Before the screening, there were long speeches. Hard memories were shared. Music was played. At intervals, the crowd broke out in familiar but seldom heard revolutionary songs or shouts of ‘Amaaaaaandla!’, promptly echoed in unison by the crowd: ‘Aweeeeeeeethu!’

Finally, just moments before the documentary itself forced everyone into heavy silence, Emile Jansen, a.k.a. Emile YX, took the stage. It was eerie. In a way, if I was there that day, it was partly because Ashley Kriel’s name, dropped in Mandela and Biko’s prestigious company in the 3rd verse of his song, had elicited such curiosity:

I am the memory, the griot, and remember we will. I am every drop of blood spilt for my people I am Nelson Mandela, Steve Biko and Ashley Kriel Unsung heroes, past present and to come still I am the silenced slave bones at the depths of the ocean I am the rhythm of life, giving all things its motion I'm more than 600 million Africans victims of slavery The youth, never commemorated for their bravery I'm my peoples’ greatness whispered in the South Easter I'm the prophet and the ghetto train preacher I'm the ancient African soil from whence life sprung It’s me dangling in that tree you racists hung…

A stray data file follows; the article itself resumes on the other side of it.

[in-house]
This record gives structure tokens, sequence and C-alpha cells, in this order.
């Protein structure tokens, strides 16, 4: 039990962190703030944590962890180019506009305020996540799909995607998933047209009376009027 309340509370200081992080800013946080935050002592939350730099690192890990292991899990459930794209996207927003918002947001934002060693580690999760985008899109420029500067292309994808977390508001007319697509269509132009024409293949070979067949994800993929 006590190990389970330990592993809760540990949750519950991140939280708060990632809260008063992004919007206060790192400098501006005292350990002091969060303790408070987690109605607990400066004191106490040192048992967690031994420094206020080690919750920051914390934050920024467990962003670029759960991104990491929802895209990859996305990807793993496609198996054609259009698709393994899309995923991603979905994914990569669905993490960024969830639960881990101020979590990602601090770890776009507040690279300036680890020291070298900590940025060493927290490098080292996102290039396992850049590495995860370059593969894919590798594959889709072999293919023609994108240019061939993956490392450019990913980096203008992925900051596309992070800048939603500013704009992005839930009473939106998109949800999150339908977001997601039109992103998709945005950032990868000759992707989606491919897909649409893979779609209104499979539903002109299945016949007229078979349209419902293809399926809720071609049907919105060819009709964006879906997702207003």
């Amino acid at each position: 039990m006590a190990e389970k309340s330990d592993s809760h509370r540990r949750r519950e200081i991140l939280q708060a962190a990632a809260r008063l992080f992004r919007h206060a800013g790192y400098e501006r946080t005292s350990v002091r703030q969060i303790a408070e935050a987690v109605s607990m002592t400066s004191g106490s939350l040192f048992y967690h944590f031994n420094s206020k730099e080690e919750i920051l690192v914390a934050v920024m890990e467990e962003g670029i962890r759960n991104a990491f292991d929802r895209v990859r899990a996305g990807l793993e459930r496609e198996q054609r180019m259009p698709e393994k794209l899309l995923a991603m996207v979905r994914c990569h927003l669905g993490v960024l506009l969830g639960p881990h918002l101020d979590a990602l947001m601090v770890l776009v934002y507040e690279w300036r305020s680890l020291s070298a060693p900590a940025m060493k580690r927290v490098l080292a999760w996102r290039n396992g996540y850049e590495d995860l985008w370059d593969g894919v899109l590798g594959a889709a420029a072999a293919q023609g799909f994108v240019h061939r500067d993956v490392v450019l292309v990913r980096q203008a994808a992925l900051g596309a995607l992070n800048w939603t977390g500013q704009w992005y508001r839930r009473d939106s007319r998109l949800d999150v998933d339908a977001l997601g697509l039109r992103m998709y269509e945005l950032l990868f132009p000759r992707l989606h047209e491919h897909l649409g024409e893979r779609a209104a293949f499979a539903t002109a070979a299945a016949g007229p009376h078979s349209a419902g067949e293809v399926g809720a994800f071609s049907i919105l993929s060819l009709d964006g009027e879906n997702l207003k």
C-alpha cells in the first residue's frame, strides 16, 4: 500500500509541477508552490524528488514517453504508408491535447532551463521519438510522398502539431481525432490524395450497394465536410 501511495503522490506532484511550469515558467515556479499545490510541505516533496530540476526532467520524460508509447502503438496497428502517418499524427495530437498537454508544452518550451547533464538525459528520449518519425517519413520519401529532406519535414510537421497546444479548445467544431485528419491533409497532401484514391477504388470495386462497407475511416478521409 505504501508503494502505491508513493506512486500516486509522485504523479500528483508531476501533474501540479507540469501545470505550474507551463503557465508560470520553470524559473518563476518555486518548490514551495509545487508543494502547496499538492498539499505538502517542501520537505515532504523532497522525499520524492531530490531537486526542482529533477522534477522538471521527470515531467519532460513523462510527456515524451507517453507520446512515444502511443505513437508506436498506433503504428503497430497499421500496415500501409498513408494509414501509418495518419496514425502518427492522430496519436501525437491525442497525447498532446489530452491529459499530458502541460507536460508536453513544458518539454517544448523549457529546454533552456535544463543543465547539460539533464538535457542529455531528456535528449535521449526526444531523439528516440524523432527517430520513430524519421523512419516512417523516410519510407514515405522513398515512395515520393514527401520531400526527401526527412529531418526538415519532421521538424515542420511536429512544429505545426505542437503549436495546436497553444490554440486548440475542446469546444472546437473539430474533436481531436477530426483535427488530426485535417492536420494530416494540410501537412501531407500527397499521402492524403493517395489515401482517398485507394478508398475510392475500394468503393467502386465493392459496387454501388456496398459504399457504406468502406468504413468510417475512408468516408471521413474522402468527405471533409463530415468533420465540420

It’s that verse that made me want to find out more about Ashley Kriel. It’s that song that brought me to Bonteheuwel. I needed to understand how a schoolboy, albeit gifted with charm and uncharacteristic determination, had managed to so frighten the apartheid authorities that they decided to murder him in cold blood at the tender age of 20. That day, while watching the crowd weep silently in front the archive images of their sometimes smiley, sometimes fiery comrade, the picture came full circle. I understood the deep impact his ephemeral fight still has, nearly 30 years after his death, on the people who hail him as a hero and nickname him the Che Guevara of the Cape Flats.

After the film, I went over to Emile and shook his hand. I briefly thanked him for penning the song that had brought me there but I suspect he’ll never know just how important it was to me, an outsider, to get such an emotional glimpse into the deep psyche of modern South Africa.